Land feels like a traditional kart racing game (while I’m aware Mario Kart isn’t the only kart racing game nor the first, it is indeed the best comparison), Sea feels like Hydro Thunder, while Air calls to mind Freaky Flyers. All three modes share basic features and gameplay. Throughout the tracks, mystery boxes are picked up that automatically trigger a special ability like shields, invisibility or various attacks. There’s also a constant weapon and ability unique to the Skylander that can be refilled by picking up power-ups littered throughout the courses. Although the basic features are the same throughout all three modes, each controls noticeably different. Impressively, Sea basically features two tracks in one as players can dive underwater at almost anytime to reveal alternate paths, power-ups, boost rings and more. Sky also adds a level of verticality that makes it feel removed from the other modes, challenging players to constantly be minding their elevation.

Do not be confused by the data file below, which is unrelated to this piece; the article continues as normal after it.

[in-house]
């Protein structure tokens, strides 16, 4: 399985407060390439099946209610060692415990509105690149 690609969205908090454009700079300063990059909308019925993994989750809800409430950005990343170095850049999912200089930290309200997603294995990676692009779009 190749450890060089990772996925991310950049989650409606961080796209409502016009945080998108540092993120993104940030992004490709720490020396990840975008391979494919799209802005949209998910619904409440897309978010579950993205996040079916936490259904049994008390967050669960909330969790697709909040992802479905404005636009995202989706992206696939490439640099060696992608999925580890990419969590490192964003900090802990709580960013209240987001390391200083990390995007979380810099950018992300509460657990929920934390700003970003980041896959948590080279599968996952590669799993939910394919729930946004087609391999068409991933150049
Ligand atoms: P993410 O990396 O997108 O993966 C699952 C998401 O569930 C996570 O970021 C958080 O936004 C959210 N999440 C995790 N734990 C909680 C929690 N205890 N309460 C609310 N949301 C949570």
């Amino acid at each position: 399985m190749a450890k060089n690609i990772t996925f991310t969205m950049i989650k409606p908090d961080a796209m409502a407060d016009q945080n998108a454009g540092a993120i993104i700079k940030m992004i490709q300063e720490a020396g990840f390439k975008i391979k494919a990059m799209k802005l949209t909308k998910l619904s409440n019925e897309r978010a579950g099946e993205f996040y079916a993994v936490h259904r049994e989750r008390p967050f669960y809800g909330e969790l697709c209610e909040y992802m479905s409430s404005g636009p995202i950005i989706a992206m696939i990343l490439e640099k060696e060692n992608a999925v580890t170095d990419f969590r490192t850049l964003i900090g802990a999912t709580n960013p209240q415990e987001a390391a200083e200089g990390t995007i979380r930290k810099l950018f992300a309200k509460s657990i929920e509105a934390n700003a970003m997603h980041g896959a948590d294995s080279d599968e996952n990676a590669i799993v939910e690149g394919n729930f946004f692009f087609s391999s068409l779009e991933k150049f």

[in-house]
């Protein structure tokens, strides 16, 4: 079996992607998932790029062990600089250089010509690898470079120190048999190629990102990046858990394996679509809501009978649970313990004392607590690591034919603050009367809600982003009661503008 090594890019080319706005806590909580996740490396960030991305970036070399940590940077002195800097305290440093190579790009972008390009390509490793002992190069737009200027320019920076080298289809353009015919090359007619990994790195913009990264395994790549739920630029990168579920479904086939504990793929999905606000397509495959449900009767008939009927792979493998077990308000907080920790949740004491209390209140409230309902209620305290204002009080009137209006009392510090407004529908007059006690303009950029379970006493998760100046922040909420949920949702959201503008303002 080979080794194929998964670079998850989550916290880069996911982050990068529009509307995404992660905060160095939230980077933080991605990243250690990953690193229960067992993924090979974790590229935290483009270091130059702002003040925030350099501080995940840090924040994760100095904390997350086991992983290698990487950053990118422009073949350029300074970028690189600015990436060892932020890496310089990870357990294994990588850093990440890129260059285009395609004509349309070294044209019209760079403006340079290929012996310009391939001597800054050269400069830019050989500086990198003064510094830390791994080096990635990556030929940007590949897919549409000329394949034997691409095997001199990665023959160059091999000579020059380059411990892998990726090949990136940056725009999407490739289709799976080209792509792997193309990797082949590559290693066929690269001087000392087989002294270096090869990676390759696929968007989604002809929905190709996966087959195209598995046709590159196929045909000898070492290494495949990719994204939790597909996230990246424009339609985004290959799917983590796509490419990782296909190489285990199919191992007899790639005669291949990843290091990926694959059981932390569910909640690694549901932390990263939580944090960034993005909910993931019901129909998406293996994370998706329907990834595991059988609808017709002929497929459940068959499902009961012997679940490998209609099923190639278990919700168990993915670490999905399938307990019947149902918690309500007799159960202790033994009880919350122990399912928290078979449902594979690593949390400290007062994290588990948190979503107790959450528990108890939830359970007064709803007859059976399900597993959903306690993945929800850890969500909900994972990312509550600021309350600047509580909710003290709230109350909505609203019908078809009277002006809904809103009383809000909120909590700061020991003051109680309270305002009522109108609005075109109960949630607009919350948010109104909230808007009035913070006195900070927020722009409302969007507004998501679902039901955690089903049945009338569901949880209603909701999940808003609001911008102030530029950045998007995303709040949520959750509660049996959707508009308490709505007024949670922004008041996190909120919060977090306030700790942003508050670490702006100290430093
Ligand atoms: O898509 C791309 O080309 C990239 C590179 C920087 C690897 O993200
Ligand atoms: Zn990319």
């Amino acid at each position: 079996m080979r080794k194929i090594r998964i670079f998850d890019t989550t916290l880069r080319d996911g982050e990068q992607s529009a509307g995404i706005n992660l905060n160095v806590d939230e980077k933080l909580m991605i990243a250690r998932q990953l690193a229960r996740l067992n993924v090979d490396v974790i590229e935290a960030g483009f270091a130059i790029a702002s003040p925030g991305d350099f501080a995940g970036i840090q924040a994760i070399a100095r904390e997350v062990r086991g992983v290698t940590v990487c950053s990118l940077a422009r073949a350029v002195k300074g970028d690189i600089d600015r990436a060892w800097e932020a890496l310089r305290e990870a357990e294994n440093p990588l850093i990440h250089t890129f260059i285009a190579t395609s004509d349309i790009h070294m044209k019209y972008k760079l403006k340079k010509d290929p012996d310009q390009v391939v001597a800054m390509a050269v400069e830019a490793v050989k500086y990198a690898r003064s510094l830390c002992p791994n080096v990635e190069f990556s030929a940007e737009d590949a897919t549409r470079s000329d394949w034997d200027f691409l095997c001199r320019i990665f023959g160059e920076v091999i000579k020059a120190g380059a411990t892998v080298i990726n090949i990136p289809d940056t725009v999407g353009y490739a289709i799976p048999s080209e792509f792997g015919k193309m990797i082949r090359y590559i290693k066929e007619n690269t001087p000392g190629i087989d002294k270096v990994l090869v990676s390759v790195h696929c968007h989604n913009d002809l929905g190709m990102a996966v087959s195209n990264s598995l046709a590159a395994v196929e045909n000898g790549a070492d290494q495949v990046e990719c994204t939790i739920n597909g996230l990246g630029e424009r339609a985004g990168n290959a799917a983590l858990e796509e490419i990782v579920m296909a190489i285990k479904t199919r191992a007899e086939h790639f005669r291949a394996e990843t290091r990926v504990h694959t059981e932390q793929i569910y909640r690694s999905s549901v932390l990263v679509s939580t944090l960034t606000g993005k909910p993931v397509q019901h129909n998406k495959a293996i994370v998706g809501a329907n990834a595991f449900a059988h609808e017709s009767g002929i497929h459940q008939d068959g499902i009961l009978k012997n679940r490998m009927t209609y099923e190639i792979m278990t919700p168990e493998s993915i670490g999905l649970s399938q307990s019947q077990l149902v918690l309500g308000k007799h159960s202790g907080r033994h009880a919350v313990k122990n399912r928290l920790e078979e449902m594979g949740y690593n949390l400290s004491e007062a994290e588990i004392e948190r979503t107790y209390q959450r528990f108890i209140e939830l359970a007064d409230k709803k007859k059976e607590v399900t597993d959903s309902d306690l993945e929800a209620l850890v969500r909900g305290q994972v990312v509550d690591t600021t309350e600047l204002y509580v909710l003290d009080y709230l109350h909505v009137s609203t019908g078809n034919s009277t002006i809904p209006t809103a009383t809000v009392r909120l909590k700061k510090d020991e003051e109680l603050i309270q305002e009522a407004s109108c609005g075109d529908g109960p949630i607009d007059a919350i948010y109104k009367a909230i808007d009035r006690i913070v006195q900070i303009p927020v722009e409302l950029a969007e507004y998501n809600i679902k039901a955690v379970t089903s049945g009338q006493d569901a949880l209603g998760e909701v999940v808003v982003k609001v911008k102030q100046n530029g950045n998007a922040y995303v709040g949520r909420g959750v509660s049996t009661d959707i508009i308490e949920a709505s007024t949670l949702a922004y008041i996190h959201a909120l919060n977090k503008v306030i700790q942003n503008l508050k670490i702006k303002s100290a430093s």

All three modes are impressively designed; these are not throwaway modes, but instead a fully-realized dimension of gameplay. Not only do they just plain feel right, but the courses are expertly designed featuring great movement and creatively lush happenings in the background. Better yet, it blazes at a crisp 60fps that helps make it feel like a proper current-gen racing experience. If there were more than six tracks included in the package, the racing mode truly could stand on its own.